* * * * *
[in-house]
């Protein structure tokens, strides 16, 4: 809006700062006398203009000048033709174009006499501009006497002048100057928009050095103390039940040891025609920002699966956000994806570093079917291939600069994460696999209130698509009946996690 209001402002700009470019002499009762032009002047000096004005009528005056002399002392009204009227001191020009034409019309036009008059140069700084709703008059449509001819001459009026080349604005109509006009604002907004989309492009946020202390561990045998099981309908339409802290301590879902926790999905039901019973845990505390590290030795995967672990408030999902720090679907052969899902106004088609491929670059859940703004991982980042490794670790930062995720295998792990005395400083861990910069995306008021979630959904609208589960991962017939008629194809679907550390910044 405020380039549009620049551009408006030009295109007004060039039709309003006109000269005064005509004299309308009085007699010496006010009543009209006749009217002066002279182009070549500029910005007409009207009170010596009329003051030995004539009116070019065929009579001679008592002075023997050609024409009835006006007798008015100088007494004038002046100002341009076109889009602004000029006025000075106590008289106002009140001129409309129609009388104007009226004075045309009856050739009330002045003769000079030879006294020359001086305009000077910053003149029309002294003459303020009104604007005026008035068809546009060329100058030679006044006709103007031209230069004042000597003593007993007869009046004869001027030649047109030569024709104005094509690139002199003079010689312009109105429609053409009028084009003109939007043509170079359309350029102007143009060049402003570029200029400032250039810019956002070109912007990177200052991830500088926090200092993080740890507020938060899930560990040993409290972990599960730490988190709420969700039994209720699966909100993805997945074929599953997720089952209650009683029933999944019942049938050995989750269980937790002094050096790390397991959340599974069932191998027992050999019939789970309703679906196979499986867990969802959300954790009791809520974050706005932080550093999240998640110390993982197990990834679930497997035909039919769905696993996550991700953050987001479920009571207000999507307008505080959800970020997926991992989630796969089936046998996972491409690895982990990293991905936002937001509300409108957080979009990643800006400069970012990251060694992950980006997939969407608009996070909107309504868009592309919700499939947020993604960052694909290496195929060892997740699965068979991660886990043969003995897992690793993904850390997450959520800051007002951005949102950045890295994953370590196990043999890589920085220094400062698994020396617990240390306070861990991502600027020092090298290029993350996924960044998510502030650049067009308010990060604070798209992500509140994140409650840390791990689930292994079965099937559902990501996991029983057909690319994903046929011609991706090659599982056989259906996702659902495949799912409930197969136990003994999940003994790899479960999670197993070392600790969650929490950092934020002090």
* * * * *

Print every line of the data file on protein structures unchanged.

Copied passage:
[in-house]
């Protein structure tokens, strides 16, 4: 809006700062006398203009000048033709174009006499501009006497002048100057928009050095103390039940040891025609920002699966956000994806570093079917291939600069994460696999209130698509009946996690 209001402002700009470019002499009762032009002047000096004005009528005056002399002392009204009227001191020009034409019309036009008059140069700084709703008059449509001819001459009026080349604005109509006009604002907004989309492009946020202390561990045998099981309908339409802290301590879902926790999905039901019973845990505390590290030795995967672990408030999902720090679907052969899902106004088609491929670059859940703004991982980042490794670790930062995720295998792990005395400083861990910069995306008021979630959904609208589960991962017939008629194809679907550390910044 405020380039549009620049551009408006030009295109007004060039039709309003006109000269005064005509004299309308009085007699010496006010009543009209006749009217002066002279182009070549500029910005007409009207009170010596009329003051030995004539009116070019065929009579001679008592002075023997050609024409009835006006007798008015100088007494004038002046100002341009076109889009602004000029006025000075106590008289106002009140001129409309129609009388104007009226004075045309009856050739009330002045003769000079030879006294020359001086305009000077910053003149029309002294003459303020009104604007005026008035068809546009060329100058030679006044006709103007031209230069004042000597003593007993007869009046004869001027030649047109030569024709104005094509690139002199003079010689312009109105429609053409009028084009003109939007043509170079359309350029102007143009060049402003570029200029400032250039810019956002070109912007990177200052991830500088926090200092993080740890507020938060899930560990040993409290972990599960730490988190709420969700039994209720699966909100993805997945074929599953997720089952209650009683029933999944019942049938050995989750269980937790002094050096790390397991959340599974069932191998027992050999019939789970309703679906196979499986867990969802959300954790009791809520974050706005932080550093999240998640110390993982197990990834679930497997035909039919769905696993996550991700953050987001479920009571207000999507307008505080959800970020997926991992989630796969089936046998996972491409690895982990990293991905936002937001509300409108957080979009990643800006400069970012990251060694992950980006997939969407608009996070909107309504868009592309919700499939947020993604960052694909290496195929060892997740699965068979991660886990043969003995897992690793993904850390997450959520800051007002951005949102950045890295994953370590196990043999890589920085220094400062698994020396617990240390306070861990991502600027020092090298290029993350996924960044998510502030650049067009308010990060604070798209992500509140994140409650840390791990689930292994079965099937559902990501996991029983057909690319994903046929011609991706090659599982056989259906996702659902495949799912409930197969136990003994999940003994790899479960999670197993070392600790969650929490950092934020002090």